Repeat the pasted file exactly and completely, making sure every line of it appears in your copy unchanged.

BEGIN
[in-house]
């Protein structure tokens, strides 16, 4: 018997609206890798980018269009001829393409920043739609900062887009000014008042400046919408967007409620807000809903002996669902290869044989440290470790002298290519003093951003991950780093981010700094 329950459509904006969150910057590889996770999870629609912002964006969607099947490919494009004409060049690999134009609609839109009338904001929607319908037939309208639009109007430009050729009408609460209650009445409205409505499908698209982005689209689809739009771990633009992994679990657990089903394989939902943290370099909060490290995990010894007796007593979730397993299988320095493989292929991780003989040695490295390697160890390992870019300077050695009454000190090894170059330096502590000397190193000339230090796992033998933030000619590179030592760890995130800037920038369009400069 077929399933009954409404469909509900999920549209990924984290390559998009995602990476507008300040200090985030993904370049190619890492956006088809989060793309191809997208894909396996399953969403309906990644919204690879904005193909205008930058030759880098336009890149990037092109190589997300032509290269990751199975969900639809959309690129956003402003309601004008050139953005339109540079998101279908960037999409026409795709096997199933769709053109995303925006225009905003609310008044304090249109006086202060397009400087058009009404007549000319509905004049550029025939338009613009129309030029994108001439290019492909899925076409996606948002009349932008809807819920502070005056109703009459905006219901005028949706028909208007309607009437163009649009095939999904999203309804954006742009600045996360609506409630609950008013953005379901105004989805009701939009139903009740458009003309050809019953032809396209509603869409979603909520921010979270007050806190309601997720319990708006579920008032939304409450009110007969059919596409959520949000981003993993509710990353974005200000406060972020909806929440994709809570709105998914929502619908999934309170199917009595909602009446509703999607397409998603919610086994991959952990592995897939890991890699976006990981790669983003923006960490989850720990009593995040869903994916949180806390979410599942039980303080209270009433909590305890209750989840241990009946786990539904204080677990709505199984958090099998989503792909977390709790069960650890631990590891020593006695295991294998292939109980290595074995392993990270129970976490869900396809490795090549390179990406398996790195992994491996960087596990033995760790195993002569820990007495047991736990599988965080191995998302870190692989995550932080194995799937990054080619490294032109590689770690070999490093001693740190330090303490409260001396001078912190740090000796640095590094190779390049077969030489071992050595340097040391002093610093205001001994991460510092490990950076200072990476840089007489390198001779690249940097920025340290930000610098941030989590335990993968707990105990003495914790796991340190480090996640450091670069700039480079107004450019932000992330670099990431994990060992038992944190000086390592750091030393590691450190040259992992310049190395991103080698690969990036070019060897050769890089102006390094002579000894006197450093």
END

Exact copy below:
[in-house]
């Protein structure tokens, strides 16, 4: 018997609206890798980018269009001829393409920043739609900062887009000014008042400046919408967007409620807000809903002996669902290869044989440290470790002298290519003093951003991950780093981010700094 329950459509904006969150910057590889996770999870629609912002964006969607099947490919494009004409060049690999134009609609839109009338904001929607319908037939309208639009109007430009050729009408609460209650009445409205409505499908698209982005689209689809739009771990633009992994679990657990089903394989939902943290370099909060490290995990010894007796007593979730397993299988320095493989292929991780003989040695490295390697160890390992870019300077050695009454000190090894170059330096502590000397190193000339230090796992033998933030000619590179030592760890995130800037920038369009400069 077929399933009954409404469909509900999920549209990924984290390559998009995602990476507008300040200090985030993904370049190619890492956006088809989060793309191809997208894909396996399953969403309906990644919204690879904005193909205008930058030759880098336009890149990037092109190589997300032509290269990751199975969900639809959309690129956003402003309601004008050139953005339109540079998101279908960037999409026409795709096997199933769709053109995303925006225009905003609310008044304090249109006086202060397009400087058009009404007549000319509905004049550029025939338009613009129309030029994108001439290019492909899925076409996606948002009349932008809807819920502070005056109703009459905006219901005028949706028909208007309607009437163009649009095939999904999203309804954006742009600045996360609506409630609950008013953005379901105004989805009701939009139903009740458009003309050809019953032809396209509603869409979603909520921010979270007050806190309601997720319990708006579920008032939304409450009110007969059919596409959520949000981003993993509710990353974005200000406060972020909806929440994709809570709105998914929502619908999934309170199917009595909602009446509703999607397409998603919610086994991959952990592995897939890991890699976006990981790669983003923006960490989850720990009593995040869903994916949180806390979410599942039980303080209270009433909590305890209750989840241990009946786990539904204080677990709505199984958090099998989503792909977390709790069960650890631990590891020593006695295991294998292939109980290595074995392993990270129970976490869900396809490795090549390179990406398996790195992994491996960087596990033995760790195993002569820990007495047991736990599988965080191995998302870190692989995550932080194995799937990054080619490294032109590689770690070999490093001693740190330090303490409260001396001078912190740090000796640095590094190779390049077969030489071992050595340097040391002093610093205001001994991460510092490990950076200072990476840089007489390198001779690249940097920025340290930000610098941030989590335990993968707990105990003495914790796991340190480090996640450091670069700039480079107004450019932000992330670099990431994990060992038992944190000086390592750091030393590691450190040259992992310049190395991103080698690969990036070019060897050769890089102006390094002579000894006197450093």